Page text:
Ahmed Nusfaleal: Sanaa through my eyes, for you

Our friend Ahmed Nusfaleal travelled more than 10 hours to reach Sanaa.
One hundred and fifty km, in times of war and road blocks, check-points and madness of these days, meant a detour of additional, tiring hours. With no certainty to reach, safely, the Capital. Literally, a trip into the unknown.

Still, when Ahmed reached Sanaa, he took these pictures to share with the world.
He invites everyone to see Sanaa through his eyes: the people, the Old City, the markets, the sellers, the smiles. The herbs, the flowers, goat milk, As-Saylah (the wadi which – in monsoon season becomes a river), the centuries old architecture, people getting ready to celebrate weddings and that strong, unbeatable will to accept anything which happens and might come with dignity and strength. With a humble acceptance. Yemen is stronger than any war. Yemen will overcome difficult times because, as Ahmed says: ”On the occasion of weddings, we are dancing in the streets. We are the people of happiness. We are the people who dance and overcome anything, the difficulties and the crisis and the war without worry or fear. Twenty four hours after twenty-four hours, we fight back and accept. And carry on.”
He ends with a message of hope: ”It has been raining a lot this season and our land has been blessed with rainbows. Rainbows will bring peace.”

Sooner or later, they will Ahmed.

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Souqh al Mihl, Old City of Sanaa

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Souqh al Mihl, Old City of Sanaa

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Souqh al Mihl, Old City of Sanaa

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Bab Barrum Quarter and Saylah after the rain – Old City of Sanaa
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In front of Al Qasimi quarter, Old City of Sanaa . The area was hit by a Saudi missile in the first hours of June 12 2015. Nothing stands any longer
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Music at Bab el Yemen, Old City of Sanaa
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Music in the Old City of Sanaa
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Souq al Milh, Old City of Sanaa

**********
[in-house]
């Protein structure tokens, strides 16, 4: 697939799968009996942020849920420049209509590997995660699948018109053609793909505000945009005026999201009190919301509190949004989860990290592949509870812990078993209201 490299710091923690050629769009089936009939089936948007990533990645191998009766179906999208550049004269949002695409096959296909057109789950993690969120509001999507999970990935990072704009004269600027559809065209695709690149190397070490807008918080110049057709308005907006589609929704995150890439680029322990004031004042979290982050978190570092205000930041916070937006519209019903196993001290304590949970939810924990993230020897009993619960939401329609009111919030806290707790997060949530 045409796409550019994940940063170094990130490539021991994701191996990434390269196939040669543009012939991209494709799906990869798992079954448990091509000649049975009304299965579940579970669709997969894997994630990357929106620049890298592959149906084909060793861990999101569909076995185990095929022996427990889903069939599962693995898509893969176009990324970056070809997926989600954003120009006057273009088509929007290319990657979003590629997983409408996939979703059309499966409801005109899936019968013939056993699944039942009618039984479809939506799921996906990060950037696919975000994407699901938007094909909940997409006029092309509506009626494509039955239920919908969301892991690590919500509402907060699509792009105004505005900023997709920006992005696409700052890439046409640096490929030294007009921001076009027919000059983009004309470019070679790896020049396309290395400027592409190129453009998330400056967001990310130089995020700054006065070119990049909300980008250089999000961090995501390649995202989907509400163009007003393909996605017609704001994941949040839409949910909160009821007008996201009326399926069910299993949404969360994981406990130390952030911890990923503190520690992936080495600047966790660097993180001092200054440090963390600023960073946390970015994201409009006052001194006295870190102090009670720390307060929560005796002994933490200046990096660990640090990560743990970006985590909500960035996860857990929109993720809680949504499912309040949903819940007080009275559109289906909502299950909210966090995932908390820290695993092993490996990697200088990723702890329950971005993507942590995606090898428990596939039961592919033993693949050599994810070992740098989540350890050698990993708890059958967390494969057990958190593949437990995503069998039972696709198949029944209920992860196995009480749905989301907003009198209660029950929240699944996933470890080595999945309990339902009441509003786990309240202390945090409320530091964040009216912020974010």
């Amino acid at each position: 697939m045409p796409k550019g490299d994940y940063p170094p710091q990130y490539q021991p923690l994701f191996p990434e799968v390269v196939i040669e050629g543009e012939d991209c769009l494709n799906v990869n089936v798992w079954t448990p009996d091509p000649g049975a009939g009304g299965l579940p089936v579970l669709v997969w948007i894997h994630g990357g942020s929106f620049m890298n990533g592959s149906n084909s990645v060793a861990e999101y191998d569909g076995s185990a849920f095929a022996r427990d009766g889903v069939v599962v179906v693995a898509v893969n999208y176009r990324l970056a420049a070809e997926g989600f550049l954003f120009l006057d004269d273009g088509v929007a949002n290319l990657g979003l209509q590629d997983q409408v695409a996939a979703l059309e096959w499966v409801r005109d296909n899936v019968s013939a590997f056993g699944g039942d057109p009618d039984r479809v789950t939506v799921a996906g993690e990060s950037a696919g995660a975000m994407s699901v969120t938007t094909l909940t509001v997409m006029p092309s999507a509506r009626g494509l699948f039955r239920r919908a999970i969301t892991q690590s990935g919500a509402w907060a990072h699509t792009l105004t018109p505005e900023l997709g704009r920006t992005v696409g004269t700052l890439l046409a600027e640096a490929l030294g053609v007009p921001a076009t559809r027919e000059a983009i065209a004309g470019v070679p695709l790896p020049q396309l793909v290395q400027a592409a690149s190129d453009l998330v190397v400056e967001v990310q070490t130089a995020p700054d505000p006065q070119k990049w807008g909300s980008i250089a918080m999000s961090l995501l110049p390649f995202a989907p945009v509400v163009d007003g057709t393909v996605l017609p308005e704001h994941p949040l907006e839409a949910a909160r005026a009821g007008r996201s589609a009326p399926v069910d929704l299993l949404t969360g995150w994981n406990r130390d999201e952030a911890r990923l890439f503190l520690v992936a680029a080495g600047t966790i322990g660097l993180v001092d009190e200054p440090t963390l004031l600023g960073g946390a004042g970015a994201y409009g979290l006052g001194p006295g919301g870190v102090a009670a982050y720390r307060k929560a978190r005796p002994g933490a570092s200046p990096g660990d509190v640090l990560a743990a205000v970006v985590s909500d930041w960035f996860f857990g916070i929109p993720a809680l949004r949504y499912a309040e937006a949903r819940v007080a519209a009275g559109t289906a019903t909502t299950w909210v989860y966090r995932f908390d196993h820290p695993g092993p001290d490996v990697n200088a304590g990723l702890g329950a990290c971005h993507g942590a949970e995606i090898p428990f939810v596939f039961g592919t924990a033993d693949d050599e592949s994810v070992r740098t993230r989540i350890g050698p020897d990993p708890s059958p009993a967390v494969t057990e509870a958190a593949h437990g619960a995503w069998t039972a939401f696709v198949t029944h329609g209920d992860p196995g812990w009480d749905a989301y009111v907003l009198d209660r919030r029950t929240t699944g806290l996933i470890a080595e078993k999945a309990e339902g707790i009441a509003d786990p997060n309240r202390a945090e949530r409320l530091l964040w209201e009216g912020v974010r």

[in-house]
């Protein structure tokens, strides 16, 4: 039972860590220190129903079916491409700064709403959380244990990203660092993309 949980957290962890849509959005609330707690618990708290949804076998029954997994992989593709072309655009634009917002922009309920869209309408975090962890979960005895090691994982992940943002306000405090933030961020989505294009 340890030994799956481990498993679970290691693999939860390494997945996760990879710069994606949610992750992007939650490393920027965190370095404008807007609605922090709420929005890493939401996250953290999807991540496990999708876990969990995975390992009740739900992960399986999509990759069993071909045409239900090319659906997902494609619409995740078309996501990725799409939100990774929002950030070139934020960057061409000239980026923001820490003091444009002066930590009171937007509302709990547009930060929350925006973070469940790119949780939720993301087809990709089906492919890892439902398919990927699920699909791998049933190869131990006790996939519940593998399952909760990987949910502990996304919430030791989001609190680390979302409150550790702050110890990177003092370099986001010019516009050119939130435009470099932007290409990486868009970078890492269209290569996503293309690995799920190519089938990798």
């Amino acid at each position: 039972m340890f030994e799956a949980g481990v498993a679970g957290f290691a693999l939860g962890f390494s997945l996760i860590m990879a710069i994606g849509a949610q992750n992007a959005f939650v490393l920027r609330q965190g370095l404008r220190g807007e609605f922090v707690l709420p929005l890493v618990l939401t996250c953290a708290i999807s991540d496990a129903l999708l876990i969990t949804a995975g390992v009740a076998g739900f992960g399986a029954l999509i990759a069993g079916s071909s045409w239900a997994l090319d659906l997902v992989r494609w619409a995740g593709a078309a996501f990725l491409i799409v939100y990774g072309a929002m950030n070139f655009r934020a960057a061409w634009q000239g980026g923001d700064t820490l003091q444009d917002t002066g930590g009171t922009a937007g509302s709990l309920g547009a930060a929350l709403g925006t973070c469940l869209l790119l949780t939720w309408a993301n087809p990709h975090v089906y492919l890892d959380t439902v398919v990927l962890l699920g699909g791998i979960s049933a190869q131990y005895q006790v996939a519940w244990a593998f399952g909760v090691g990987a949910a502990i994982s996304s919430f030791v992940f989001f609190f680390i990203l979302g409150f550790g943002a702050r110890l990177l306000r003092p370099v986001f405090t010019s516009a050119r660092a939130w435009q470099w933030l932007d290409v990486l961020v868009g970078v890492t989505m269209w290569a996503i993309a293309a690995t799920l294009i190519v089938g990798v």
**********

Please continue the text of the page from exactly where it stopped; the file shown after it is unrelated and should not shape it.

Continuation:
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Souq al Milh, Old City of Sanaa
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Herbs and flowers sellers, Sanaa
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As-Saylah, just after a night of rain. Old City of Sanaa
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Sanaa, after the rain and Saylah turnt into a river

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Never forget the smiles from Yemen

All pictures: Ahmed Nusfaleal

Update on: ”Missing Moldovan anesthesiologist in Yemen”

We have been informed, just now (26 August 2016), that Valentina has sent a message to her family. She is safe in a secure place in Yemen.
The family and friends extend their gratitude to all who helped tracing her.


Original post, published on August 20, reported:
”We have been approached by friends of  Валентина Раю (translitteration: Valentina Raui), a 55 year old anestesiologist who came to Yemen in 2014, under contract, to work in a hospital (no name provided).

Unfortunately Ms Валентина Раю / Raui , who is 55, has lost contact with her family.
Last time her brother and friends heard from her was for Easter. On the occasion, she promised to return to Moldova on August 15 for the summer holidays.
Her home and Yemeni numbers are disconnected and Ms Валентина Раю / Raui has never made it home.
Due to the current conflict, Moldova has no diplomatic mission in Yemen.
If anyone recognises her or is aware of her whereabouts, if anyone has recent information, can help, please contact, on Facebook, one of her concerned friends here